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Hiroshi Ishiguro
Osaka University
  1.  68
    The Uncanny Advantage of Using Androids in Cognitive and Social Science Research.Karl F. MacDorman & Hiroshi Ishiguro - 2006 - Interaction Studies. Social Behaviour and Communication in Biological and Artificial Systemsinteraction Studies / Social Behaviour and Communication in Biological and Artificial Systemsinteraction Studies 7 (3):297-337.
    The development of robots that closely resemble human beings can contribute to cognitive research. An android provides an experimental apparatus that has the potential to be controlled more precisely than any human actor. However, preliminary results indicate that only very humanlike devices can elicit the broad range of responses that people typically direct toward each other. Conversely, to build androids capable of emulating human behavior, it is necessary to investigate social activity in detail and to develop models of the cognitive (...)
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  2.  47
    Intimacy in Phone Conversations: Anxiety Reduction for Danish Seniors with Hugvie.Ryuji Yamazaki, Louise Christensen, Kate Skov, Chi-Chih Chang, Malene F. Damholdt, Hidenobu Sumioka, Shuichi Nishio & Hiroshi Ishiguro - 2016 - Frontiers in Psychology 7.
  3.  63
    What is a Human?: Toward Psychological Benchmarks in the Field of Human–Robot Interaction.Peter H. Kahn, Hiroshi Ishiguro, Batya Friedman, Takayuki Kanda, Nathan G. Freier, Rachel L. Severson & Jessica Miller - 2007 - Interaction Studies 8 (3):363-390.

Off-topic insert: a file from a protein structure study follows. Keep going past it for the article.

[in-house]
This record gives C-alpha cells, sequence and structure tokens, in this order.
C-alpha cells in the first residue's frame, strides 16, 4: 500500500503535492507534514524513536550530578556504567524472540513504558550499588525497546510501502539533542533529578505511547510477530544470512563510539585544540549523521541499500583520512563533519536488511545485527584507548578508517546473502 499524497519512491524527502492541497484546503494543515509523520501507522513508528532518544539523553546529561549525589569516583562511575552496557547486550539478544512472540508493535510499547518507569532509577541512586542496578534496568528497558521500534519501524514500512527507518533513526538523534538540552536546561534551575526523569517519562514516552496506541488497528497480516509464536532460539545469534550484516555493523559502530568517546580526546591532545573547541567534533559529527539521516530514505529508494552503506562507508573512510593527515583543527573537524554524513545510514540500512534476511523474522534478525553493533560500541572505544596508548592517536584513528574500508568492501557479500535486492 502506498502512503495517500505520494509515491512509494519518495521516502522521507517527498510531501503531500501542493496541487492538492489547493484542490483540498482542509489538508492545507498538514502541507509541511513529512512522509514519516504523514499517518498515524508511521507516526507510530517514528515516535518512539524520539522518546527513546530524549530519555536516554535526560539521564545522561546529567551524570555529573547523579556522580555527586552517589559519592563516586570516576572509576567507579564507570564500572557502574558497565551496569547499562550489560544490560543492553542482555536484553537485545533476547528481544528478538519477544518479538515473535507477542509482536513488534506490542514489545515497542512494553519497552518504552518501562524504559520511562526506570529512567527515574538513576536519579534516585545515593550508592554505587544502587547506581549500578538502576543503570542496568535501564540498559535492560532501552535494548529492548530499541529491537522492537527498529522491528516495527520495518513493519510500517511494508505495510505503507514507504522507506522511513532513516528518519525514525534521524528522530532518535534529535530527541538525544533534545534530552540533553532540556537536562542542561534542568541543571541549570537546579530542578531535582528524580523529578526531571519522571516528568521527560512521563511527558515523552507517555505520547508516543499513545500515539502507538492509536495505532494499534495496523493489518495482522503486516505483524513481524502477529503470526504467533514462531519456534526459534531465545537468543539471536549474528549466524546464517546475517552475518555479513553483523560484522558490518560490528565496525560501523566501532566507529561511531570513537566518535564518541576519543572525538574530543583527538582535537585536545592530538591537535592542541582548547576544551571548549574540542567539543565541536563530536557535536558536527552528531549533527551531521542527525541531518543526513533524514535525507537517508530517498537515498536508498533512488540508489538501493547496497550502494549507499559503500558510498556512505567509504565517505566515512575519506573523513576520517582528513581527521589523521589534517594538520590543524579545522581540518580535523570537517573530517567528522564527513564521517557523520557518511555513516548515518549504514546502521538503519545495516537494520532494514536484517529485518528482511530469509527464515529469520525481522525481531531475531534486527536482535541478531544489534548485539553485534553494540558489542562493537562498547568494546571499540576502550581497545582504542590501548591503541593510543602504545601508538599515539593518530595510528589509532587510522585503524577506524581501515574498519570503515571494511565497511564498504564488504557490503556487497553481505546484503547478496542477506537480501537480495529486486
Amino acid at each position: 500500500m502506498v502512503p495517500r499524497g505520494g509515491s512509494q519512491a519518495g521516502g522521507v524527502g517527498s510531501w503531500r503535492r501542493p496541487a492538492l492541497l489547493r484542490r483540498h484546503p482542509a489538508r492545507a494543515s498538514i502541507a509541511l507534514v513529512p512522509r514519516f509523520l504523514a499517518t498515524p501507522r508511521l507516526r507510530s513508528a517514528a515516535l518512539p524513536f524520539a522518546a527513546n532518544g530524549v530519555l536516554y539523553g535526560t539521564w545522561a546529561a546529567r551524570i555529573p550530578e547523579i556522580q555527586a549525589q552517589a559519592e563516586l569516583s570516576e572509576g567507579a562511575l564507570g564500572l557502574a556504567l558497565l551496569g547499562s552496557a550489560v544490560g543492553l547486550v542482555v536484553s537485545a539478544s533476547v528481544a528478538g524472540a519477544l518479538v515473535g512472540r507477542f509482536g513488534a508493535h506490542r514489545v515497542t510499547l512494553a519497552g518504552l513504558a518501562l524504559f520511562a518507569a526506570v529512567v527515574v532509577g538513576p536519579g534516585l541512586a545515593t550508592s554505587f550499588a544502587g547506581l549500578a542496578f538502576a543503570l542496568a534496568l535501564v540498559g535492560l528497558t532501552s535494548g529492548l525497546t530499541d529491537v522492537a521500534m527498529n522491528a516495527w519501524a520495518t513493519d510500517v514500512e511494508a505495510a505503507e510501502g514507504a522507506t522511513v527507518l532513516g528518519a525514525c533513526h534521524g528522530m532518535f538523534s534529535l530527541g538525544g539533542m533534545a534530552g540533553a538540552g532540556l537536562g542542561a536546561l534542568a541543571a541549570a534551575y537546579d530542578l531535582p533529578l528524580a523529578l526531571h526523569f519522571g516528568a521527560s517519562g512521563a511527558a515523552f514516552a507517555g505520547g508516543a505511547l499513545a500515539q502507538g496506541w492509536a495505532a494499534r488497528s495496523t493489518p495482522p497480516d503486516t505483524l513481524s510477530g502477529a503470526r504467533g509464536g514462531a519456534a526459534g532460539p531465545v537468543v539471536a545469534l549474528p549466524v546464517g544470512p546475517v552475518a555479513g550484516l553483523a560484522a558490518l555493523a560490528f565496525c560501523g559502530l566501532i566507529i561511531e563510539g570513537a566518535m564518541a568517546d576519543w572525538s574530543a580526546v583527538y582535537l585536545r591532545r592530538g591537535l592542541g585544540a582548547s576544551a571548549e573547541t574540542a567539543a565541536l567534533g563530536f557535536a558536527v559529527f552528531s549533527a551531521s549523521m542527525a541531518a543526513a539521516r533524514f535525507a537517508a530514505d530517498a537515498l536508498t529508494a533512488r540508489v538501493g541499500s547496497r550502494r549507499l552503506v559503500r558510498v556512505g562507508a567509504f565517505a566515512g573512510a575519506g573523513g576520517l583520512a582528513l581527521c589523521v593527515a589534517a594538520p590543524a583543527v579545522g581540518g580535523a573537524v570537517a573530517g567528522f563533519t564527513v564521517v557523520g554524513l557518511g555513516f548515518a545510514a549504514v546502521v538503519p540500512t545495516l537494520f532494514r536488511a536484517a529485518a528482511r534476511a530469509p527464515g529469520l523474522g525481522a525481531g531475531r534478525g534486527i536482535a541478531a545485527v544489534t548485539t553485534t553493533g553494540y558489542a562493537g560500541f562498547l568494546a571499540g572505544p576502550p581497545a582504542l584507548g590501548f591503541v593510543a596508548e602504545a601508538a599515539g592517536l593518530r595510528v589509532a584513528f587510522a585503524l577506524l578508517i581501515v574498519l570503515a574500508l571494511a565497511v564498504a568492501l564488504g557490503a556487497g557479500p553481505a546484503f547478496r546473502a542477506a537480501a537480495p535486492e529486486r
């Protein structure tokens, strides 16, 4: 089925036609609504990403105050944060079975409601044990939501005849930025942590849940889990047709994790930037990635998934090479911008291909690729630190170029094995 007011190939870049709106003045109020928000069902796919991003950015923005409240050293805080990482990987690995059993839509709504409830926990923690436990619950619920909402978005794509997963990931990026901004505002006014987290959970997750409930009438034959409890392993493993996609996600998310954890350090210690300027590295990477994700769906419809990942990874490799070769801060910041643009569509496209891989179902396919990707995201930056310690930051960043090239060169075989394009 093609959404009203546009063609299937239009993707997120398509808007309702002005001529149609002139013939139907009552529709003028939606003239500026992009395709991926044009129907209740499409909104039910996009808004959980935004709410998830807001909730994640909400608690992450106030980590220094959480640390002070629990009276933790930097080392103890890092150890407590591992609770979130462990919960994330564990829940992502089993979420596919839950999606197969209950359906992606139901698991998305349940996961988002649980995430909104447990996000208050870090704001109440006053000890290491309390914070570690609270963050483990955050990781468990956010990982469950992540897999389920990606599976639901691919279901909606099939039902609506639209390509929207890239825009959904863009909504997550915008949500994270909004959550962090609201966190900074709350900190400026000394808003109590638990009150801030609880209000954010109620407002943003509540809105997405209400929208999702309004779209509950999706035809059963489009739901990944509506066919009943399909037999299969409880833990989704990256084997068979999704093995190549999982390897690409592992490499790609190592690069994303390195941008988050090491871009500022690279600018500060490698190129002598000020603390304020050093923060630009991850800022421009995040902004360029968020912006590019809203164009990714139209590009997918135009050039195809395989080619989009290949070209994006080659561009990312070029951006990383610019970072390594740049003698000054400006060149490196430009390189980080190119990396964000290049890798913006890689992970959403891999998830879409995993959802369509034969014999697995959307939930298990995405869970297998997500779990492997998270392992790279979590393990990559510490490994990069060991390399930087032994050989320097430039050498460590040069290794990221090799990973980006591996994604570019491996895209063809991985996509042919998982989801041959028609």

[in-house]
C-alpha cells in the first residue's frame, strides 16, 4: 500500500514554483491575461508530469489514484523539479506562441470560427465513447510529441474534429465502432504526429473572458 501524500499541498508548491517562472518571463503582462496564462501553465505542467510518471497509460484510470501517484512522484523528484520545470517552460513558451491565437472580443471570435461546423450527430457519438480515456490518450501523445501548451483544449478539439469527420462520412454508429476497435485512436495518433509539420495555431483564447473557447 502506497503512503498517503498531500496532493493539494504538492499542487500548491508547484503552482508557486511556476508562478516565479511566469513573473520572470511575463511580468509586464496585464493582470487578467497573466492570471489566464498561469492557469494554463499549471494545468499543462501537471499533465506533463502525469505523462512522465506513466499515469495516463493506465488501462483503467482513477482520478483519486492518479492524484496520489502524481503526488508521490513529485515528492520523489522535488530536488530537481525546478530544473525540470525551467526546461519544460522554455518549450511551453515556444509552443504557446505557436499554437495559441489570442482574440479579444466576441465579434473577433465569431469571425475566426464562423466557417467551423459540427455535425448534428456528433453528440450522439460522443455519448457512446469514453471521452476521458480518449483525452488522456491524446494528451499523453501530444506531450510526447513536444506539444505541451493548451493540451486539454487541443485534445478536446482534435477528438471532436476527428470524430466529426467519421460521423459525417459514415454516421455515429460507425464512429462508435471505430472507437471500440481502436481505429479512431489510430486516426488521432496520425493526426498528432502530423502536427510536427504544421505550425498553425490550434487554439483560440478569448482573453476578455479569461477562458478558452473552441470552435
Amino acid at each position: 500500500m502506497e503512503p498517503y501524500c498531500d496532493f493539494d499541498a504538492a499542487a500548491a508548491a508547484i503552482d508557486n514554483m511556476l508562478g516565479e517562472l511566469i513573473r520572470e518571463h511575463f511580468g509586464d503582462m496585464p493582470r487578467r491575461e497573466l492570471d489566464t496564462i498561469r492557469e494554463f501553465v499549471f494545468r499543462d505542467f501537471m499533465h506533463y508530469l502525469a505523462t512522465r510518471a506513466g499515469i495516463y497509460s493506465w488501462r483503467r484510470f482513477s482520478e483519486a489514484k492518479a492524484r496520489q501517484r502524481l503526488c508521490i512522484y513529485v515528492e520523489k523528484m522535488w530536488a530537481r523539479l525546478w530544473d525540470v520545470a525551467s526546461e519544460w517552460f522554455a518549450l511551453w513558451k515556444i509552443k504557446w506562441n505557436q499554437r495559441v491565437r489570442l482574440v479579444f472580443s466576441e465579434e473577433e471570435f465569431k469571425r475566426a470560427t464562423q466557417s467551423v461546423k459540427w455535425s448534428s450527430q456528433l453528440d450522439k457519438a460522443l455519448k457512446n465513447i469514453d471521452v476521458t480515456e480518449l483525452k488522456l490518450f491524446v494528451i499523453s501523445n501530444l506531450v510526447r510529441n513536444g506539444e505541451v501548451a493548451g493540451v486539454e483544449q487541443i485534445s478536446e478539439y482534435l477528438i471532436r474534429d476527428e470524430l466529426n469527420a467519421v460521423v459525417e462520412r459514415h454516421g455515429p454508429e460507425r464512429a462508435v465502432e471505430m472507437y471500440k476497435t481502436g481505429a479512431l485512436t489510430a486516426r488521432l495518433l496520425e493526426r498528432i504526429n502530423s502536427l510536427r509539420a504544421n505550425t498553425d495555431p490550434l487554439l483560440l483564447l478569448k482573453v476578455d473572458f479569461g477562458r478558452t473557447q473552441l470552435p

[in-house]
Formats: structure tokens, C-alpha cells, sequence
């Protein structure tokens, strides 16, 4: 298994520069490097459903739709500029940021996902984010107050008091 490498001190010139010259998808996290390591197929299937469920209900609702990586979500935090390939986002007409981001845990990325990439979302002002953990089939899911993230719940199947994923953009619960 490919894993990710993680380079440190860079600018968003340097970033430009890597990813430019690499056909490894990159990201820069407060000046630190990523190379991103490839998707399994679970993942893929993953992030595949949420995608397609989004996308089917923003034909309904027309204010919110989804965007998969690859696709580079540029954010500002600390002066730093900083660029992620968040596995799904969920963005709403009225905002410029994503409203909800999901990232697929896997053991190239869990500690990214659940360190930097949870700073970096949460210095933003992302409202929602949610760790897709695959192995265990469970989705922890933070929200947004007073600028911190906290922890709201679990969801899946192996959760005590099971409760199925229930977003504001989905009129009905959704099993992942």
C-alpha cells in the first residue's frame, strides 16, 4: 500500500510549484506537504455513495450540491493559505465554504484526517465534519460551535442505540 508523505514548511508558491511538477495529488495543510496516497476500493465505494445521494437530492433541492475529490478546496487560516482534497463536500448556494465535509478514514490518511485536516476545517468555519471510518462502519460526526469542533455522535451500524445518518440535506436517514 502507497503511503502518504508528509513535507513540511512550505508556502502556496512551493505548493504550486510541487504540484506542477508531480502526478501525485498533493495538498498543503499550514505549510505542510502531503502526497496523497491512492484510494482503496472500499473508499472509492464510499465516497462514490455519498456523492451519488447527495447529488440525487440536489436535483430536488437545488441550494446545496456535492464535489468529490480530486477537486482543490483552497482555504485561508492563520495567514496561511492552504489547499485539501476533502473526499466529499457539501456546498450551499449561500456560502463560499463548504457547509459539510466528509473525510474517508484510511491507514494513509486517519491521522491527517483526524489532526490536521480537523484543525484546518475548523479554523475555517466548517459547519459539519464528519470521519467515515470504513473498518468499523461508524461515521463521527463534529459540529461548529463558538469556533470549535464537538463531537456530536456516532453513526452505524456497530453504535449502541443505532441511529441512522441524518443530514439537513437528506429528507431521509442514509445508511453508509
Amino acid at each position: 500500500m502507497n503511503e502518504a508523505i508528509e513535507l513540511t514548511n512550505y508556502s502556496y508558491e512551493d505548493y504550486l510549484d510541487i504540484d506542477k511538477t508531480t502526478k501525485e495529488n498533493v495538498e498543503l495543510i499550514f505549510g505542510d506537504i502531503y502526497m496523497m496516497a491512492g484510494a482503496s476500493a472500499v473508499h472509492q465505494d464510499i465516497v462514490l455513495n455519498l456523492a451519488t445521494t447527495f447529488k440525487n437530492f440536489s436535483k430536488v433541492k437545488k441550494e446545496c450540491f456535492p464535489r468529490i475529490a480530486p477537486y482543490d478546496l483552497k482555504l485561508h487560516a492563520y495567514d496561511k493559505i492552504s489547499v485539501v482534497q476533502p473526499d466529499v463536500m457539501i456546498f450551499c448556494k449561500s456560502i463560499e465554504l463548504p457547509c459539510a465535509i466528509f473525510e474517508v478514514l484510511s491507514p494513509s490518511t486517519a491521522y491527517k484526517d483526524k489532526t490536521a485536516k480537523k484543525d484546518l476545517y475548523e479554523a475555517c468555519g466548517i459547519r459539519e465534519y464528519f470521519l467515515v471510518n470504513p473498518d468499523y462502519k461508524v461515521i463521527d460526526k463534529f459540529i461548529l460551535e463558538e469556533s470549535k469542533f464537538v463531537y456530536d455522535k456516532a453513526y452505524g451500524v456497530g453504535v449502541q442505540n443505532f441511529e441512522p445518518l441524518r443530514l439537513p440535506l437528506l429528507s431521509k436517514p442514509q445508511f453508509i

In this paper, we move toward offering psychological benchmarks to measure success in building increasingly humanlike robots. By psychological benchmarks we mean categories of interaction that capture conceptually fundamental aspects of human life, specified abstractly enough to resist their identity as a mere psychological instrument, but capable of being translated into testable empirical propositions. Nine possible benchmarks are considered: autonomy, imitation, intrinsic moral value, moral accountability, privacy, reciprocity, conventionality, creativity, and authenticity of relation. Finally, we discuss how getting the right (...)
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  4.  76
    What is a Human? Toward Psychological Benchmarks in the Field of Humanrobot Interaction.Peter H. Kahn, Hiroshi Ishiguro, Batya Friedman, Takayuki Kanda, Nathan G. Freier, Rachel L. Severson & Jessica Miller - 2007 - Interaction Studies 8 (3):363-390.
  5.  5
    A Robot Is Not Worth Another: Exploring Children’s Mental State Attribution to Different Humanoid Robots.Federico Manzi, Giulia Peretti, Cinzia Di Dio, Angelo Cangelosi, Shoji Itakura, Takayuki Kanda, Hiroshi Ishiguro, Davide Massaro & Antonella Marchetti - 2020 - Frontiers in Psychology 11.
  6.  25
    The Power of Human Gaze on Infant Learning.Yuko Okumura, Yasuhiro Kanakogi, Takayuki Kanda, Hiroshi Ishiguro & Shoji Itakura - 2013 - Cognition 128 (2):127-133.
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  7.  9
    What is a Human?Peter H. Kahn, Hiroshi Ishiguro, Batya Friedman, Takayuki Kanda, Nathan G. Freier, Rachel L. Severson & Jessica Miller - 2007 - Interaction Studies. Social Behaviour and Communication in Biological and Artificial Systemsinteraction Studies / Social Behaviour and Communication in Biological and Artificial Systemsinteraction Studies 8 (3):363-390.
    In this paper, we move toward offering psychological benchmarks to measure success in building increasingly humanlike robots. By psychological benchmarks we mean categories of interaction that capture conceptually fundamental aspects of human life, specified abstractly enough to resist their identity as a mere psychological instrument, but capable of being translated into testable empirical propositions. Nine possible benchmarks are considered: autonomy, imitation, intrinsic moral value, moral accountability, privacy, reciprocity, conventionality, creativity, and authenticity of relation. Finally, we discuss how getting the right (...)